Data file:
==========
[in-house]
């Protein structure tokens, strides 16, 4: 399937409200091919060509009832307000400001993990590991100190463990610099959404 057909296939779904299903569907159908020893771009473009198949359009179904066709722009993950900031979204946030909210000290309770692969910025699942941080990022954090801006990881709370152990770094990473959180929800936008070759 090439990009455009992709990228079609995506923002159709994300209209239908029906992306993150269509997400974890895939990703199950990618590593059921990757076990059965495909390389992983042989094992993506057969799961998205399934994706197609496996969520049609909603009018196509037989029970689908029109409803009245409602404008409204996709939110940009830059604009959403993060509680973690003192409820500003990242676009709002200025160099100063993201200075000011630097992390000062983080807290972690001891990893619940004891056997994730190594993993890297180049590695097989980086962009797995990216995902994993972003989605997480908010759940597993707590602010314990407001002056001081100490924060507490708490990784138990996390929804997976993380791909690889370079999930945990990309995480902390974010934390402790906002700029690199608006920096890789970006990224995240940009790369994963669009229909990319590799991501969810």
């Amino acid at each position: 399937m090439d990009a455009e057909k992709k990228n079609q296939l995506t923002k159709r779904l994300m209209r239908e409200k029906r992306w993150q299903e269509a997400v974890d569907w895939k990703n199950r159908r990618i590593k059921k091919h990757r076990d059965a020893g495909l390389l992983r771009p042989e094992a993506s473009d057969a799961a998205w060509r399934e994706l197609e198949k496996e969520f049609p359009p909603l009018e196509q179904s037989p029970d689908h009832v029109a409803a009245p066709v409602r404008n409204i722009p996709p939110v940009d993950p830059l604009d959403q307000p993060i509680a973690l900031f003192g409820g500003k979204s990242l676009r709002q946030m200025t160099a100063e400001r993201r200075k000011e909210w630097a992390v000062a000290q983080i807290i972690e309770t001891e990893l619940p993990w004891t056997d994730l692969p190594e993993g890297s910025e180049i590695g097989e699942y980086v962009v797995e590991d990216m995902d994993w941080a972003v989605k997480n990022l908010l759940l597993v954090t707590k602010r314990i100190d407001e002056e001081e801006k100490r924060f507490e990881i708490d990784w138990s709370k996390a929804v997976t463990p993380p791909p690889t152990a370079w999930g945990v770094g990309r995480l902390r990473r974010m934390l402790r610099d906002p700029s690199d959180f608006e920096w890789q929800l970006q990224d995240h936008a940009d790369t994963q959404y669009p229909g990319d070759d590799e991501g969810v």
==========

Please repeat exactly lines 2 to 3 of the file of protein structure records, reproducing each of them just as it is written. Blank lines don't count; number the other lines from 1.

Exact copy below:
């Protein structure tokens, strides 16, 4: 399937409200091919060509009832307000400001993990590991100190463990610099959404 057909296939779904299903569907159908020893771009473009198949359009179904066709722009993950900031979204946030909210000290309770692969910025699942941080990022954090801006990881709370152990770094990473959180929800936008070759 090439990009455009992709990228079609995506923002159709994300209209239908029906992306993150269509997400974890895939990703199950990618590593059921990757076990059965495909390389992983042989094992993506057969799961998205399934994706197609496996969520049609909603009018196509037989029970689908029109409803009245409602404008409204996709939110940009830059604009959403993060509680973690003192409820500003990242676009709002200025160099100063993201200075000011630097992390000062983080807290972690001891990893619940004891056997994730190594993993890297180049590695097989980086962009797995990216995902994993972003989605997480908010759940597993707590602010314990407001002056001081100490924060507490708490990784138990996390929804997976993380791909690889370079999930945990990309995480902390974010934390402790906002700029690199608006920096890789970006990224995240940009790369994963669009229909990319590799991501969810």
């Amino acid at each position: 399937m090439d990009a455009e057909k992709k990228n079609q296939l995506t923002k159709r779904l994300m209209r239908e409200k029906r992306w993150q299903e269509a997400v974890d569907w895939k990703n199950r159908r990618i590593k059921k091919h990757r076990d059965a020893g495909l390389l992983r771009p042989e094992a993506s473009d057969a799961a998205w060509r399934e994706l197609e198949k496996e969520f049609p359009p909603l009018e196509q179904s037989p029970d689908h009832v029109a409803a009245p066709v409602r404008n409204i722009p996709p939110v940009d993950p830059l604009d959403q307000p993060i509680a973690l900031f003192g409820g500003k979204s990242l676009r709002q946030m200025t160099a100063e400001r993201r200075k000011e909210w630097a992390v000062a000290q983080i807290i972690e309770t001891e990893l619940p993990w004891t056997d994730l692969p190594e993993g890297s910025e180049i590695g097989e699942y980086v962009v797995e590991d990216m995902d994993w941080a972003v989605k997480n990022l908010l759940l597993v954090t707590k602010r314990i100190d407001e002056e001081e801006k100490r924060f507490e990881i708490d990784w138990s709370k996390a929804v997976t463990p993380p791909p690889t152990a370079w999930g945990v770094g990309r995480l902390r990473r974010m934390l402790r610099d906002p700029s690199d959180f608006e920096w890789q929800l970006q990224d995240h936008a940009d790369t994963q959404y669009p229909g990319d070759d590799e991501g969810v």